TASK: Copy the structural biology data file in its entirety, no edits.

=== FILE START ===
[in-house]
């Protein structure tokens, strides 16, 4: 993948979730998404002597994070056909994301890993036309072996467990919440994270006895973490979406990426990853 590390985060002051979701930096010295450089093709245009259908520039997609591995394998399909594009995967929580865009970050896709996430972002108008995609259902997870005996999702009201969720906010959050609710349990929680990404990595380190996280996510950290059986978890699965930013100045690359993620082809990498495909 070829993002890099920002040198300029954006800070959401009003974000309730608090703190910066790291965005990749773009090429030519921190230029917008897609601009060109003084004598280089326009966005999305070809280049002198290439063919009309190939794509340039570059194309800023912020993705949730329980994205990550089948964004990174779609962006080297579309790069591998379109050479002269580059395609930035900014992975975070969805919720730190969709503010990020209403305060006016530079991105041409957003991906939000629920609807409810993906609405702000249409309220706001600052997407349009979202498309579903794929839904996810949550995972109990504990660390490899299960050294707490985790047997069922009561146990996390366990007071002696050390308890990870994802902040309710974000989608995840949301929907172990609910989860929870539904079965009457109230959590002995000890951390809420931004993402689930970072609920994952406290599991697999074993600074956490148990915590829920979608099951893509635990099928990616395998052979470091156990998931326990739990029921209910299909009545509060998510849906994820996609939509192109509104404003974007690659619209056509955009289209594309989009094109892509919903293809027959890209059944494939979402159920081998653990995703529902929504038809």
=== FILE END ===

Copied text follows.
[in-house]
């Protein structure tokens, strides 16, 4: 993948979730998404002597994070056909994301890993036309072996467990919440994270006895973490979406990426990853 590390985060002051979701930096010295450089093709245009259908520039997609591995394998399909594009995967929580865009970050896709996430972002108008995609259902997870005996999702009201969720906010959050609710349990929680990404990595380190996280996510950290059986978890699965930013100045690359993620082809990498495909 070829993002890099920002040198300029954006800070959401009003974000309730608090703190910066790291965005990749773009090429030519921190230029917008897609601009060109003084004598280089326009966005999305070809280049002198290439063919009309190939794509340039570059194309800023912020993705949730329980994205990550089948964004990174779609962006080297579309790069591998379109050479002269580059395609930035900014992975975070969805919720730190969709503010990020209403305060006016530079991105041409957003991906939000629920609807409810993906609405702000249409309220706001600052997407349009979202498309579903794929839904996810949550995972109990504990660390490899299960050294707490985790047997069922009561146990996390366990007071002696050390308890990870994802902040309710974000989608995840949301929907172990609910989860929870539904079965009457109230959590002995000890951390809420931004993402689930970072609920994952406290599991697999074993600074956490148990915590829920979608099951893509635990099928990616395998052979470091156990998931326990739990029921209910299909009545509060998510849906994820996609939509192109509104404003974007690659619209056509955009289209594309989009094109892509919903293809027959890209059944494939979402159920081998653990995703529902929504038809």